What is the difference in regular line and tippet line?
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Thread: What is the difference in regular line and tippet line?

  1. #1
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    Default What is the difference in regular line and tippet line?

    You can buy 300yards of 2lb test line for like 5 bucks or you can buy 30yards of :tippet line" for $5 to $15. I have always wondered what the difference is. Anyone have an answer?

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  3. #2
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    Not much difference, however, one should consider the following

    1. 30 Yds of tippet will probably last until the spool dry rots.

    2. Tippet spools that are the same brand generally snap together making management easy when toting a spool caddy. lanyard, or tender.

    3. 2 Ib test really has no useful application. If you choose to nymph with 2 Ib, you will loose many wet flies, nymphs to snagging. I rarely go smaller than 5x which is 4.75 Ib. Also playing a fish out with light line is not really ethical, and is regarding by many as gauche.
    dbeam, and Fishscalz like this.


  4. #3
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    Tippet will generally be a bit stiffer, and smaller diameter, that regular mono of the same breaking strain.

    The additional stiffness will help turn the fly over consistently during the cast, and the smaller diameter may alarm the fish less in really clear water. I wouldn't bet one way on the other on alarming the fish in current, but maybe in still water.

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  6. #4
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    For 95% of the fishing that I do, the most significant difference between tippet and regular mono or flouro is size and weight of the spool. I can carry 4 spools of tippet in my overly burdened fly vest and cover most every possible scenario for a regular day of fishing. When I flyfish from my kayak, I never carry my fly vest or my tippet. I use whatever spools of fishing line that are on board. The subtle differences in the actual material will be more of a concern when fishing for heavily pressured fish in gin clear water. In those situations, every advantage that can be utilized could be the difference in bringing fish to hand. My personal limitations in catching fish has always been casting accuracy and line management. Placing the fly in the feeding lane and mending for a drag free drift will imo be more important than the material tied to the fly.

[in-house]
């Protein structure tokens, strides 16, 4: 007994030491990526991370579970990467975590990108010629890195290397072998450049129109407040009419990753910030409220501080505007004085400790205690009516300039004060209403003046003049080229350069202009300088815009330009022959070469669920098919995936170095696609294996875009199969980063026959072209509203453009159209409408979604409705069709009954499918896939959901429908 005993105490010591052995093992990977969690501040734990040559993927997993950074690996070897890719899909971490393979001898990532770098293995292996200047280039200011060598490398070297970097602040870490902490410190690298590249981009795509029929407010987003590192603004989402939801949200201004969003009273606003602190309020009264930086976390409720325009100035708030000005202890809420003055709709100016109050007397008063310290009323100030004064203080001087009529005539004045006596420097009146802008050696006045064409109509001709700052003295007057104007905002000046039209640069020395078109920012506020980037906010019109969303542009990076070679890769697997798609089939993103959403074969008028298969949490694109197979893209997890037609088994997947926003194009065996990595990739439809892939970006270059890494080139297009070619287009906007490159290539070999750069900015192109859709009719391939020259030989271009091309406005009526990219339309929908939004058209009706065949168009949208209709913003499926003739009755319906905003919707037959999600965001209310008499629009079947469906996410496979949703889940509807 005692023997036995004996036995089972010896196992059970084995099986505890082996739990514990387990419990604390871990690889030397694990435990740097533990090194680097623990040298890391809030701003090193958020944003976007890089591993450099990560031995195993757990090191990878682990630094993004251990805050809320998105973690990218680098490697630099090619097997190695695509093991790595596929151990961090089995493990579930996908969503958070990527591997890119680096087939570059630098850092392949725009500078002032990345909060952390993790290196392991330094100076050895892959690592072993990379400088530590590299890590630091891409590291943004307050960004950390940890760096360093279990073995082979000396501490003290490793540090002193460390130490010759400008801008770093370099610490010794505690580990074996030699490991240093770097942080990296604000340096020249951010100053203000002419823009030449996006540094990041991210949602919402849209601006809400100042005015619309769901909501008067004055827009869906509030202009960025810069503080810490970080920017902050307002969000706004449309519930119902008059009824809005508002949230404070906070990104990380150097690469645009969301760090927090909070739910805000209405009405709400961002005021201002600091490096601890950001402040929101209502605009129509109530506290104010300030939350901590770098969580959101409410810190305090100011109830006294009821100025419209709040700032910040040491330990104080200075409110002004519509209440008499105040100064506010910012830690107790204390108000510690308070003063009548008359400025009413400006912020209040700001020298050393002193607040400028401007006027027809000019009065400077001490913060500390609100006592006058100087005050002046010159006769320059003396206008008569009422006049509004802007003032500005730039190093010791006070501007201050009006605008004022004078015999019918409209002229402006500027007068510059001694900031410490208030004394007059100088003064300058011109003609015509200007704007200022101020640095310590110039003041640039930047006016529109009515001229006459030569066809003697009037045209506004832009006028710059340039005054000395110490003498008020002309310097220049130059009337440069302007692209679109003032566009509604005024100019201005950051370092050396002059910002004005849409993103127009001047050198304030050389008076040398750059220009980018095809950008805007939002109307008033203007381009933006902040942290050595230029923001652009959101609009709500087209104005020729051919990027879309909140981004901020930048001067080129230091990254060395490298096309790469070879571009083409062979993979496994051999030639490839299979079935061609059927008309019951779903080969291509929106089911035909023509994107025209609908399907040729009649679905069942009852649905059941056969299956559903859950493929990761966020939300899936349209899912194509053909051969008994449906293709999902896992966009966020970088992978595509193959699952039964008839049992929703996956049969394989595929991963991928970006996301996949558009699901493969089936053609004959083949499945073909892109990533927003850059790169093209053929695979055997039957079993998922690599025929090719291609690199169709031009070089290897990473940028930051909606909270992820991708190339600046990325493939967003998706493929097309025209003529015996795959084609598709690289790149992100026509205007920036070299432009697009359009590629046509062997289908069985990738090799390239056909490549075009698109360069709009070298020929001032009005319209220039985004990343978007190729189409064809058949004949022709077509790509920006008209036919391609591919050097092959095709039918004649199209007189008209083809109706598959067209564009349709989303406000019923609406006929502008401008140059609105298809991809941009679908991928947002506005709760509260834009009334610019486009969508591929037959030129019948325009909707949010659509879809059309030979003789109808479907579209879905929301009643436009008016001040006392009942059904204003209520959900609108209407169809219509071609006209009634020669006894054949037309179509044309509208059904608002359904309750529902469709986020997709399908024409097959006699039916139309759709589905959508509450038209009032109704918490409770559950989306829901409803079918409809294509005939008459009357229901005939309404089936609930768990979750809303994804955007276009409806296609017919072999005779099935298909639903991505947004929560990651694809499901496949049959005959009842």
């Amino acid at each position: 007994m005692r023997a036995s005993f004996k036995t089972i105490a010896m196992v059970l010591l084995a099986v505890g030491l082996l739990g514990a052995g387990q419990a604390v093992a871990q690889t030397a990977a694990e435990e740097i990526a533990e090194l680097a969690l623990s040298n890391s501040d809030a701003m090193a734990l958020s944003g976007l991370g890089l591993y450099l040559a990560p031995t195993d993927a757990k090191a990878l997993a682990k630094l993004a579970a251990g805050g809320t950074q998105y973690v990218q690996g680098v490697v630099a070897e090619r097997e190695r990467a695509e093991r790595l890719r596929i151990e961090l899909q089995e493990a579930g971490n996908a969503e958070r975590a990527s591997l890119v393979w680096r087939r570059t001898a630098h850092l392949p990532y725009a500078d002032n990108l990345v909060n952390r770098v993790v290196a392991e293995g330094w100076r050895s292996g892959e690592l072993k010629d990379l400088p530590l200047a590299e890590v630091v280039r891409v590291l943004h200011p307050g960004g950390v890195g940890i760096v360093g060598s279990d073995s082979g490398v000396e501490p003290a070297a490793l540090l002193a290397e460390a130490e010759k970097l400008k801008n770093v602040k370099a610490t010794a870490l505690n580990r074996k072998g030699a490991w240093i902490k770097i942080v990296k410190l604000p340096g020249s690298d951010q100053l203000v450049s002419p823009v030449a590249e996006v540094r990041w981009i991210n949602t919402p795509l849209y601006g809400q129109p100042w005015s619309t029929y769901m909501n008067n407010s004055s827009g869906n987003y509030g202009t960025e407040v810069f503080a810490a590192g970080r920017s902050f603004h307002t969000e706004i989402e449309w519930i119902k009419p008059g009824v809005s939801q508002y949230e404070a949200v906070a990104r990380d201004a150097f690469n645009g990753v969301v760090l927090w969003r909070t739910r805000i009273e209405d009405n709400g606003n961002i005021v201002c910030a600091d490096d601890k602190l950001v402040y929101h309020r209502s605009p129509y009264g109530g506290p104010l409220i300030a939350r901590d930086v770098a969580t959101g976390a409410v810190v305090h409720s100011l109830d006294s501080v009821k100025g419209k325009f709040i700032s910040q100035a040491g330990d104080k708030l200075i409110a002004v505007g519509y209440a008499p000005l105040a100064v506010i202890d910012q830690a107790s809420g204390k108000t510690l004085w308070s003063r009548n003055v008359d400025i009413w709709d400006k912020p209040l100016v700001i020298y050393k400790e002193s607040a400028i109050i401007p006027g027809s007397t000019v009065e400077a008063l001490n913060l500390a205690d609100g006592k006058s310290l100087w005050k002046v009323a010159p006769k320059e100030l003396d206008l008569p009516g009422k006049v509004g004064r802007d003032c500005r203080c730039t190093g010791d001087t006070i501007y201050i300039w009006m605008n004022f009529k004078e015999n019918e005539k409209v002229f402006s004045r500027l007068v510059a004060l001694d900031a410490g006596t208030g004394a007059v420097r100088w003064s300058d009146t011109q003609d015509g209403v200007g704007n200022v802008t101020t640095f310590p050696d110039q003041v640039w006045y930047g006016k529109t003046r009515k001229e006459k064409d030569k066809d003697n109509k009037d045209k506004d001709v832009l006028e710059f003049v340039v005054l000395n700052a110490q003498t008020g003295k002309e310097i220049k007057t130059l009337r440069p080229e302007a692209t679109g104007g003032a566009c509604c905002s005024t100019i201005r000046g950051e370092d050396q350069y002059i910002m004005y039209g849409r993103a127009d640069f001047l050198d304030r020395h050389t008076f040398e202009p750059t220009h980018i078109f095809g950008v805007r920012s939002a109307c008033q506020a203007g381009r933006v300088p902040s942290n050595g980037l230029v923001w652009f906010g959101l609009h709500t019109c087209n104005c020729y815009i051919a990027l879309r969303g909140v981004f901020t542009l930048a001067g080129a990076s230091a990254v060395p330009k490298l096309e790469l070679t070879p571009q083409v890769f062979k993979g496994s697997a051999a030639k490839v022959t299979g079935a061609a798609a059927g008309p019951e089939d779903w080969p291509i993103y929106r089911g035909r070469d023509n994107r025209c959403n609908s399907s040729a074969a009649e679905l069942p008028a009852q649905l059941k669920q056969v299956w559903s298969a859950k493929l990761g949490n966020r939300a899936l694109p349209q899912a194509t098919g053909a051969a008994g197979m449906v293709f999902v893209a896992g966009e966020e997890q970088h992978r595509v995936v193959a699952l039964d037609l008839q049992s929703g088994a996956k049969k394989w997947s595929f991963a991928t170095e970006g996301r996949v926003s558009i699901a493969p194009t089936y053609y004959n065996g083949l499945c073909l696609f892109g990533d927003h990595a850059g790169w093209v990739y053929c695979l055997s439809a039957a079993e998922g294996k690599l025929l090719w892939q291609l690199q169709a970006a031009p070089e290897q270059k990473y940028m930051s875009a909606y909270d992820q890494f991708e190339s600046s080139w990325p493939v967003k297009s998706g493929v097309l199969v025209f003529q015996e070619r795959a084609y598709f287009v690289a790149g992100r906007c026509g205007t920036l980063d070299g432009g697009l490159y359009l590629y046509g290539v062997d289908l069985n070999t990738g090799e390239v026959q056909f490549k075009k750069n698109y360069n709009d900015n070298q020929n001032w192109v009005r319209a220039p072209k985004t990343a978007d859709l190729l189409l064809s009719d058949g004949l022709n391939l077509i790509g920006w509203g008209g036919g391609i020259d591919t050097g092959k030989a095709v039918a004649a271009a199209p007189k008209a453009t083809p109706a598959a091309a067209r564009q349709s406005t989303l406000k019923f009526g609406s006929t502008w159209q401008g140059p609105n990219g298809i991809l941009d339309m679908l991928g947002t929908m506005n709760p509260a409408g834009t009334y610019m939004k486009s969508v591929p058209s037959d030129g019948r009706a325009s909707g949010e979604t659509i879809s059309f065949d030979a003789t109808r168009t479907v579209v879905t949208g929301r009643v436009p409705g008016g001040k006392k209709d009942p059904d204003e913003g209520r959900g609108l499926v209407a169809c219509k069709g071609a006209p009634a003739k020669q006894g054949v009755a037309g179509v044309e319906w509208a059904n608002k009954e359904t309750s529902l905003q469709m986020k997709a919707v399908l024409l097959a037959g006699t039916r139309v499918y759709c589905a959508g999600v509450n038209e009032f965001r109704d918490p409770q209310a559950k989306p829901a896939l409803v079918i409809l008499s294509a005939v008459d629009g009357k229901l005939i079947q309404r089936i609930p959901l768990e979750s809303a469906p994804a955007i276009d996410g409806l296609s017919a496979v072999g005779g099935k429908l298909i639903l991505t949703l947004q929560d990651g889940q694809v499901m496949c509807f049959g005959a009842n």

Fishscalz likes this.


  7. #5
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    Thank for the replies guys. I was only using 2 lb test as an example. I did nt mean to imply that I would carry 300yds of line. What I was thinking was to spool used tippet spools.

  8. #6
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    Thank for the replies guys. Fishscalz got me thinking. I did a little research on line strength and diameter. What I found was floro tippet is almost twice as strong as regular floro fishing line.

  9. #7
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    In my experience, unless you are fishing nymphs/midges smaller than 16 or so, there is not enough difference in diameter to matter. Floro knots can be tricky, be aware.

  10. #8
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    Quote Originally Posted by mrpossumtail View Post

    3. 2 Ib test really has no useful application. If you choose to nymph with 2 Ib, you will loose many wet flies, nymphs to snagging. I rarely go smaller than 5x which is 4.75 Ib. Also playing a fish out with light line is not really ethical, and is regarding by many as gauche.
    I think that depends on where you're fishing and how. It's been a few years since I chased FW trout, but I can recall many times when 6X or even 7X were necessary fishing small dries and midges on spring creeks, tailwaters and small streams. With larger tippets you just wouldn't get bit. I'd agree that 5X is the practical limit for most nymph or wet fly fishing, most of the time.